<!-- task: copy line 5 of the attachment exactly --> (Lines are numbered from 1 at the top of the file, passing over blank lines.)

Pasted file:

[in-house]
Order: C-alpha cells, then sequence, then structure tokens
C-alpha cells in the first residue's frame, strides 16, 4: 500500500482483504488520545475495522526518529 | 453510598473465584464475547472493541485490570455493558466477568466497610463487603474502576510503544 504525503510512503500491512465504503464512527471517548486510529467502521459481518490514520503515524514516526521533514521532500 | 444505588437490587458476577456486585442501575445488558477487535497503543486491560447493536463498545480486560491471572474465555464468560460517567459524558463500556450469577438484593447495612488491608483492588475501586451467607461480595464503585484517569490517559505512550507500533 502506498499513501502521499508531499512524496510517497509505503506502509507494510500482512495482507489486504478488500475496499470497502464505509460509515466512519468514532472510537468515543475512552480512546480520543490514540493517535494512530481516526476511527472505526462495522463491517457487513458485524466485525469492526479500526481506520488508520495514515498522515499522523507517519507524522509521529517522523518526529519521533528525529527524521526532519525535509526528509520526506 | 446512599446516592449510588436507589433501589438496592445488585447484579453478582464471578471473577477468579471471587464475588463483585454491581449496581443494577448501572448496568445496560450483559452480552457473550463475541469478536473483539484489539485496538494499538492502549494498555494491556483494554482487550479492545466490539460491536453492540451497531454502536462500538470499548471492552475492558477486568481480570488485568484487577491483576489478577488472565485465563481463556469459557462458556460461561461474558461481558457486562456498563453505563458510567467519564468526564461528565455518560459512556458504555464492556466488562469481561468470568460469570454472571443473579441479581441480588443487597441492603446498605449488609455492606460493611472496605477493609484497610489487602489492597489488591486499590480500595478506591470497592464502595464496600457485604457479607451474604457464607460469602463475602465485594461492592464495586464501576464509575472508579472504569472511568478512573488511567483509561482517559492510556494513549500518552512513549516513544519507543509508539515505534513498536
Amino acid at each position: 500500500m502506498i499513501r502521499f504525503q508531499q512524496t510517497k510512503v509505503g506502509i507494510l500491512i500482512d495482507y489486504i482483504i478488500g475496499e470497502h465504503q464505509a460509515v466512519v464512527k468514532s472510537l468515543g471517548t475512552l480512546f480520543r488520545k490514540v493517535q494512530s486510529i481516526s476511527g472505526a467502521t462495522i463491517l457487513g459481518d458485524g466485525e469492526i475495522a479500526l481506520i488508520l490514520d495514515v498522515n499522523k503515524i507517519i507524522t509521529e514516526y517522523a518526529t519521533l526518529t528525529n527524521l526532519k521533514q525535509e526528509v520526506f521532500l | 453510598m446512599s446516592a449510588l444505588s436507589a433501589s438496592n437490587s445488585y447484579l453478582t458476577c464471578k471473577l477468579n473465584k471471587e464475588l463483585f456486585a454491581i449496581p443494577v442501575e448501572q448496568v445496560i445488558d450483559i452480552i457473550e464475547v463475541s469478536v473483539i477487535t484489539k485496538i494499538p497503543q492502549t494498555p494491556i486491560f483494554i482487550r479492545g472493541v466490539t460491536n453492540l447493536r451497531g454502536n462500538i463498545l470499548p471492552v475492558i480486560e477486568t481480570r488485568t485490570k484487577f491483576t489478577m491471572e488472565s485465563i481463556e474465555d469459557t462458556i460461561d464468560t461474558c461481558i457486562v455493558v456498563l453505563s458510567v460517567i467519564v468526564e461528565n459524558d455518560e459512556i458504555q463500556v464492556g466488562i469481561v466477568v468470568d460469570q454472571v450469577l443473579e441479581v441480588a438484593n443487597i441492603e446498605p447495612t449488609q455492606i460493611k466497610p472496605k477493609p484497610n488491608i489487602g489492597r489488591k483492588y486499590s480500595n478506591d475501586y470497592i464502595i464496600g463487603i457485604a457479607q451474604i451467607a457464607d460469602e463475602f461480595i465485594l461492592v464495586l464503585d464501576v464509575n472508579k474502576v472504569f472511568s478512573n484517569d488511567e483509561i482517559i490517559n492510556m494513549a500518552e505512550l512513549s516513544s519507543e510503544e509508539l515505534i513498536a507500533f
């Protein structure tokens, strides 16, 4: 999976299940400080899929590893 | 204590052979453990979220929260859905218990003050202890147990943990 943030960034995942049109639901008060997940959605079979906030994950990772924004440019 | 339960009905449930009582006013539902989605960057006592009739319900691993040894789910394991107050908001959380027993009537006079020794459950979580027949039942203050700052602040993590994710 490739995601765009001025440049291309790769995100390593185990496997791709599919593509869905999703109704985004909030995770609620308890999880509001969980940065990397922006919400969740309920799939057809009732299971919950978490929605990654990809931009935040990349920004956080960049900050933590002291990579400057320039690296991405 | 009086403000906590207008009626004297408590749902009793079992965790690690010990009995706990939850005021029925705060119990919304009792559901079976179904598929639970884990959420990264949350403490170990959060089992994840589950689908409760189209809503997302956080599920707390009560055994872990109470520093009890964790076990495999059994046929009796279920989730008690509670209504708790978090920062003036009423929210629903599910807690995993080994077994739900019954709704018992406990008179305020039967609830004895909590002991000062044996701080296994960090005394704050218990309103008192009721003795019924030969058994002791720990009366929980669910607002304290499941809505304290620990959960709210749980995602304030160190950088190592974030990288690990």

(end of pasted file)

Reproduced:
């Protein structure tokens, strides 16, 4: 999976299940400080899929590893 | 204590052979453990979220929260859905218990003050202890147990943990 943030960034995942049109639901008060997940959605079979906030994950990772924004440019 | 339960009905449930009582006013539902989605960057006592009739319900691993040894789910394991107050908001959380027993009537006079020794459950979580027949039942203050700052602040993590994710 490739995601765009001025440049291309790769995100390593185990496997791709599919593509869905999703109704985004909030995770609620308890999880509001969980940065990397922006919400969740309920799939057809009732299971919950978490929605990654990809931009935040990349920004956080960049900050933590002291990579400057320039690296991405 | 009086403000906590207008009626004297408590749902009793079992965790690690010990009995706990939850005021029925705060119990919304009792559901079976179904598929639970884990959420990264949350403490170990959060089992994840589950689908409760189209809503997302956080599920707390009560055994872990109470520093009890964790076990495999059994046929009796279920989730008690509670209504708790978090920062003036009423929210629903599910807690995993080994077994739900019954709704018992406990008179305020039967609830004895909590002991000062044996701080296994960090005394704050218990309103008192009721003795019924030969058994002791720990009366929980669910607002304290499941809505304290620990959960709210749980995602304030160190950088190592974030990288690990």